By now, you know that a judge in Pennsylvania struck down a ban against gay marriage today. It’s a wonderfully-written ruling worth reading in full, but what makes it especially great is that Judge John E. Jones III is a George-W-Bush–appointed, Rick-Santorum–approved Republican who may be best known to this site’s readers as the judge who pretty much single-handedly destroyed the Intelligent Design movement in 2005 with his decision in Kitzmiller v. Dover.
Since the Religious Right is undoubtedly going to criticize him as some activist judge with a liberal agenda, it’s worth taking a look at some of the statements he’s made to show that those labels don’t apply to him at all.
In 2008, Jones spoke at the World Humanist Congress in Washington, D.C. about precisely those criticisms against him and how it made him want to speak to crowds about the role of the judiciary:
It is known by many that in the aftermath of deciding the Kitzmiller v. Dover case, I took some incoming fire by such luminaries as Bill O’Reilly, who called me a fascist. The Rev. Pat Robertson indicated that “this was an arrogant federal judge making an absurd decision” and opined that the community at Dover would likely be vaporized in a natural disaster. Phyllis Schlafly said, “this was an unintelligent rant about intelligent design by a federal judge.” And the coup de grace was administered, I suppose, by Ann Coulter who devoted several pages of her book, Godless, to me. She said, among other things, “that we haven’t had a First Amendment scholar near the bench like this since President Bush nominated Harriet Miers to be on the Supreme Court,” so she didn’t much like Harriet Miers apparently either.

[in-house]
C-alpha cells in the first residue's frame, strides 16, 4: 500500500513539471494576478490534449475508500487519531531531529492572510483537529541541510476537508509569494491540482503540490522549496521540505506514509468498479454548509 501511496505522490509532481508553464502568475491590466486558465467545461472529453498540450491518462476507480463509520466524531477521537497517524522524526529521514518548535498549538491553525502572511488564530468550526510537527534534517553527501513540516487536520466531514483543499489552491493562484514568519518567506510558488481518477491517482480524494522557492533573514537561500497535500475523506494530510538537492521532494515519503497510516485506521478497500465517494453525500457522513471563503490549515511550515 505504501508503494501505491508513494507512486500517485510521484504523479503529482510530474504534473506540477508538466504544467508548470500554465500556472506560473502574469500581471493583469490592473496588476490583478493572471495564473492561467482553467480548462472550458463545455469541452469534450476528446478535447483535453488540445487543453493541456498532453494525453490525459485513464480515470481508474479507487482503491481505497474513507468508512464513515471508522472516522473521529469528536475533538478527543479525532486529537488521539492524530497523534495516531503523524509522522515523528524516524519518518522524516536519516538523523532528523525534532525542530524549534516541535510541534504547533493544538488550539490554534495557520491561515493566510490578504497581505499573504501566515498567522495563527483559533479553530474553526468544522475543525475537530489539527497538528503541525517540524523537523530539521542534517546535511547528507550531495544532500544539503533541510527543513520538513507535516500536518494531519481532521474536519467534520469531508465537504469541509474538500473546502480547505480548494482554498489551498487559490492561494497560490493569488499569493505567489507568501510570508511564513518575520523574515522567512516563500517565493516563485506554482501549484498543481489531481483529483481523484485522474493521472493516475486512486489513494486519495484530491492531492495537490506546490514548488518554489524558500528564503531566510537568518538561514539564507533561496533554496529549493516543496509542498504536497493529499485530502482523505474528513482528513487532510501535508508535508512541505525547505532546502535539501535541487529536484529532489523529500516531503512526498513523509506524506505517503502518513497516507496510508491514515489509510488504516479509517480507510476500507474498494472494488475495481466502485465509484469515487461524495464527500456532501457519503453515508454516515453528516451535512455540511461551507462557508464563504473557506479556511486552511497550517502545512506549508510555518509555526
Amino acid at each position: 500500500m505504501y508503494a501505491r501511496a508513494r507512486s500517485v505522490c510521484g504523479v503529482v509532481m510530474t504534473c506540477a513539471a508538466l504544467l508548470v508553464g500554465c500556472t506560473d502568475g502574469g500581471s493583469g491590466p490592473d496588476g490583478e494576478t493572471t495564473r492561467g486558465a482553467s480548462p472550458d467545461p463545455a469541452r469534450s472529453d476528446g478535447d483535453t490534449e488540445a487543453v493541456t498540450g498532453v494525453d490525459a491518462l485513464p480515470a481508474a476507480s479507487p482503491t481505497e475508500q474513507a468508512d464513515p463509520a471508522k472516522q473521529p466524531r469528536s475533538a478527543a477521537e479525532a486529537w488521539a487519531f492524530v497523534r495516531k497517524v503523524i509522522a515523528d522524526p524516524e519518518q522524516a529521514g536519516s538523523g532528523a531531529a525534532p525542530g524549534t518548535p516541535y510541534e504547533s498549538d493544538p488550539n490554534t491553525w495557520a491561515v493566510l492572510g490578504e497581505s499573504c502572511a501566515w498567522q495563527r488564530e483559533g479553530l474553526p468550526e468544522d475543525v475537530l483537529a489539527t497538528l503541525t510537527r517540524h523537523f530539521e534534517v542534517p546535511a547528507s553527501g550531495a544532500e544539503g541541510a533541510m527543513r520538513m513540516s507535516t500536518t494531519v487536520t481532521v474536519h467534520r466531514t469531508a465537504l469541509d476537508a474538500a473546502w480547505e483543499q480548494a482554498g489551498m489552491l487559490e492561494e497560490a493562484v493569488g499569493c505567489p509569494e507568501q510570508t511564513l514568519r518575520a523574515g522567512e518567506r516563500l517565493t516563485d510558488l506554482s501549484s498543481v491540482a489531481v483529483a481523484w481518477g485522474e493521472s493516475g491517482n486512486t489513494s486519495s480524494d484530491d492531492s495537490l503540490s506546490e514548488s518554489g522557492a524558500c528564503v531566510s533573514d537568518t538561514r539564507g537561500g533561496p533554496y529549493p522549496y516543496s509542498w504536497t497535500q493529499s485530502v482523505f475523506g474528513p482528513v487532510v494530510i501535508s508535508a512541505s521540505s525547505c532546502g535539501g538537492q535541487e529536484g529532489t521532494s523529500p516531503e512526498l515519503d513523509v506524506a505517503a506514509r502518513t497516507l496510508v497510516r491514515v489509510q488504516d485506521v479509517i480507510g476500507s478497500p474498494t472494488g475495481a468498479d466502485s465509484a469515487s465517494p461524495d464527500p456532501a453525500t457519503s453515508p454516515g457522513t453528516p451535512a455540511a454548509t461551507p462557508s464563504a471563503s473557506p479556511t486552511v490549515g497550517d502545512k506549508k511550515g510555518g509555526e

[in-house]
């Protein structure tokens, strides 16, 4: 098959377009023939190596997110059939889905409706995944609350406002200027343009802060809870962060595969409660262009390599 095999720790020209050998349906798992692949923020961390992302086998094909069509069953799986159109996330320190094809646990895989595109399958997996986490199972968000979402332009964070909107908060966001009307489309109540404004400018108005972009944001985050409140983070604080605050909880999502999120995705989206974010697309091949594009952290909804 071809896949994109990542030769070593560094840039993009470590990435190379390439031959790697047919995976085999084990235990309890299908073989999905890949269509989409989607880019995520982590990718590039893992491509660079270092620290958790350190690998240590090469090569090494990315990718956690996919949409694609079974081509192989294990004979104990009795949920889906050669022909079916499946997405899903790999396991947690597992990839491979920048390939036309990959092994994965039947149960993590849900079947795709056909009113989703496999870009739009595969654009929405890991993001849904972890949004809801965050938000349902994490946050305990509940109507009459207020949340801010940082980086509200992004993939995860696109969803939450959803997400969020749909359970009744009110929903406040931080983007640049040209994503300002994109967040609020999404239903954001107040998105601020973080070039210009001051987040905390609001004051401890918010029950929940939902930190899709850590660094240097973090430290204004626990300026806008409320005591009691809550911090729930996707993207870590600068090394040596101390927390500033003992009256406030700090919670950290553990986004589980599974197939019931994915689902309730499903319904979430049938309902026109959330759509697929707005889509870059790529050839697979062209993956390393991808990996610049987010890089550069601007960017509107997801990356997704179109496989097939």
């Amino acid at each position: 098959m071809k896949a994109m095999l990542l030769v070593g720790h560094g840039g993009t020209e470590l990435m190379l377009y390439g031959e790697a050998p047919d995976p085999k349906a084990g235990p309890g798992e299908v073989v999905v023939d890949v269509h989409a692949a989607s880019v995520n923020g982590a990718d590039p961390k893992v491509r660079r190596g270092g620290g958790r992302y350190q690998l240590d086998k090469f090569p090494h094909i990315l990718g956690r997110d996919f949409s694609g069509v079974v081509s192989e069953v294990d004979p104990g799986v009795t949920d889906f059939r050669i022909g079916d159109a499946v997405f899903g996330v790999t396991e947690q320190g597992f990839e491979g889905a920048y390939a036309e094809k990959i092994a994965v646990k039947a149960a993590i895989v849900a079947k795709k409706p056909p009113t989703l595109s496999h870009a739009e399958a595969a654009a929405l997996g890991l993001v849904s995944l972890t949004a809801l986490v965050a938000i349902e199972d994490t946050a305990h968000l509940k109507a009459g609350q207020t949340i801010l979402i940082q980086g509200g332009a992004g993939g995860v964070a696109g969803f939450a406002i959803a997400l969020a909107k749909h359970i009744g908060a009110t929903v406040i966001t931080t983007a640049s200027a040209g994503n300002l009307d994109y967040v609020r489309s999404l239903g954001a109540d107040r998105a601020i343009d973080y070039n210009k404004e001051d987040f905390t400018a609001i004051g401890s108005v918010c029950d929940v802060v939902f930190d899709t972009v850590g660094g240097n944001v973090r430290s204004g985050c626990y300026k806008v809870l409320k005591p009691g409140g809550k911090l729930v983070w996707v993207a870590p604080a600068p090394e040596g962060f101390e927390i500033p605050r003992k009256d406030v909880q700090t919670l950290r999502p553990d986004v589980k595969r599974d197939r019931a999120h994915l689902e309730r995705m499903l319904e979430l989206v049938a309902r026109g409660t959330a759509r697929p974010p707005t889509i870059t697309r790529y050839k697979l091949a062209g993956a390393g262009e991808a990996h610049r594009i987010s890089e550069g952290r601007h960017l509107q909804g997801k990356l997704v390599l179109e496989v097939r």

But it was Phyllis Schlafly, in her criticism of me, who posited that because George W. Bush was elected president with the help of evangelicals and he had appointed me as a federal judge, that in rendering my decision in the Kitzmiller v. Dover case I had “stuck a knife in the backs of those who brought me to the dance.” And of course, the necessary implication there is that federal judges need to get with the program, we need to please political benefactors, we need to take one for the team, where necessary, without any real regard for how we operate. And that was a common stripe in all of the criticisms by the punditry and it really drove me out of chambers and onto the speaking circuit. I knew by the time I decided the case that it had attracted attention, really not just across the United States but across the world, and I thought it was important to speak generally about some of these points.
He also said in an interview with PLoS Genetics that he never decides cases based on his personal beliefs, only what’s presented in front of him:
… I have to decide cases based on the facts that are before me. I can’t decide a case based on my own opinion, gleaned from outside the courtroom. That’s why I don’t engage in my own independent investigation…
… A judge could be an avowed creationist, but he’s got to rule based on the facts and the law. In that event, he’d have to hold his nose and do his duty as a judge. I am a person of faith. I’m certainly not an atheist or an agnostic and I see some divine force somewhere.…
But the best line of all may be this one:
When I take my last breath and they publish my obituary, the first line will say that I presided over the intelligent design trial. I can’t top this, I don’t think, and I’m fine with that, if this is what I’m remembered for. I’m proud of what I did. I thought I discharged my obligations and my duties well.
As much as I loved his 2005 decision, he topped himself today. And he did it, not because he had an agenda to push, but because the facts of the case left him no other choice.
(Image via Wikipedia)